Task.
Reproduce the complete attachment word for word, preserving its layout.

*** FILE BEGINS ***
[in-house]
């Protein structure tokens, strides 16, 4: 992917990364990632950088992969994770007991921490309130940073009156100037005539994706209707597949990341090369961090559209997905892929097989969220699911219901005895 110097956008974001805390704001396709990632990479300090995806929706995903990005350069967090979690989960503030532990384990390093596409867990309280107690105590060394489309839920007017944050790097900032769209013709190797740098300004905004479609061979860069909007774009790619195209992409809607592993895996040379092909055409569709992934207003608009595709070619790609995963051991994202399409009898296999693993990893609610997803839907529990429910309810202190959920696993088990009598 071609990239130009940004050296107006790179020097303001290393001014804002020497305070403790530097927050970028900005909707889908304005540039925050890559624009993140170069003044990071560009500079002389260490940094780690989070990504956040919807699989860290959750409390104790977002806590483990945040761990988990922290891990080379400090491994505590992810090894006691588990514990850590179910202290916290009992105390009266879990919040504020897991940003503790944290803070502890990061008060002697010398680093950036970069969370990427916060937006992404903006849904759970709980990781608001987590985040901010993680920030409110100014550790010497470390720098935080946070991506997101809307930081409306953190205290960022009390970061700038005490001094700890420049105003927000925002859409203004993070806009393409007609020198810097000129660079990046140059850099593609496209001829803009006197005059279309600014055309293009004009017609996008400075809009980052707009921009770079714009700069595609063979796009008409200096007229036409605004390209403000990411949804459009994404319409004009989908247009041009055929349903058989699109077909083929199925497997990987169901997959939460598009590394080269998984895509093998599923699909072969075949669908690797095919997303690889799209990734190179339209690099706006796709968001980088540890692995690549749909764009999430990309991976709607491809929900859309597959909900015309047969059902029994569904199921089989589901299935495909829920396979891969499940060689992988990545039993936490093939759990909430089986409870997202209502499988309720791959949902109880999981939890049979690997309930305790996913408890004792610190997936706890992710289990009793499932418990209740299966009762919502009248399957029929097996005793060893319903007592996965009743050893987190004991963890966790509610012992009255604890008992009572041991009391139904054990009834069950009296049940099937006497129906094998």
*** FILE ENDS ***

[in-house]
């Protein structure tokens, strides 16, 4: 992917990364990632950088992969994770007991921490309130940073009156100037005539994706209707597949990341090369961090559209997905892929097989969220699911219901005895 110097956008974001805390704001396709990632990479300090995806929706995903990005350069967090979690989960503030532990384990390093596409867990309280107690105590060394489309839920007017944050790097900032769209013709190797740098300004905004479609061979860069909007774009790619195209992409809607592993895996040379092909055409569709992934207003608009595709070619790609995963051991994202399409009898296999693993990893609610997803839907529990429910309810202190959920696993088990009598 071609990239130009940004050296107006790179020097303001290393001014804002020497305070403790530097927050970028900005909707889908304005540039925050890559624009993140170069003044990071560009500079002389260490940094780690989070990504956040919807699989860290959750409390104790977002806590483990945040761990988990922290891990080379400090491994505590992810090894006691588990514990850590179910202290916290009992105390009266879990919040504020897991940003503790944290803070502890990061008060002697010398680093950036970069969370990427916060937006992404903006849904759970709980990781608001987590985040901010993680920030409110100014550790010497470390720098935080946070991506997101809307930081409306953190205290960022009390970061700038005490001094700890420049105003927000925002859409203004993070806009393409007609020198810097000129660079990046140059850099593609496209001829803009006197005059279309600014055309293009004009017609996008400075809009980052707009921009770079714009700069595609063979796009008409200096007229036409605004390209403000990411949804459009994404319409004009989908247009041009055929349903058989699109077909083929199925497997990987169901997959939460598009590394080269998984895509093998599923699909072969075949669908690797095919997303690889799209990734190179339209690099706006796709968001980088540890692995690549749909764009999430990309991976709607491809929900859309597959909900015309047969059902029994569904199921089989589901299935495909829920396979891969499940060689992988990545039993936490093939759990909430089986409870997202209502499988309720791959949902109880999981939890049979690997309930305790996913408890004792610190997936706890992710289990009793499932418990209740299966009762919502009248399957029929097996005793060893319903007592996965009743050893987190004991963890966790509610012992009255604890008992009572041991009391139904054990009834069950009296049940099937006497129906094998």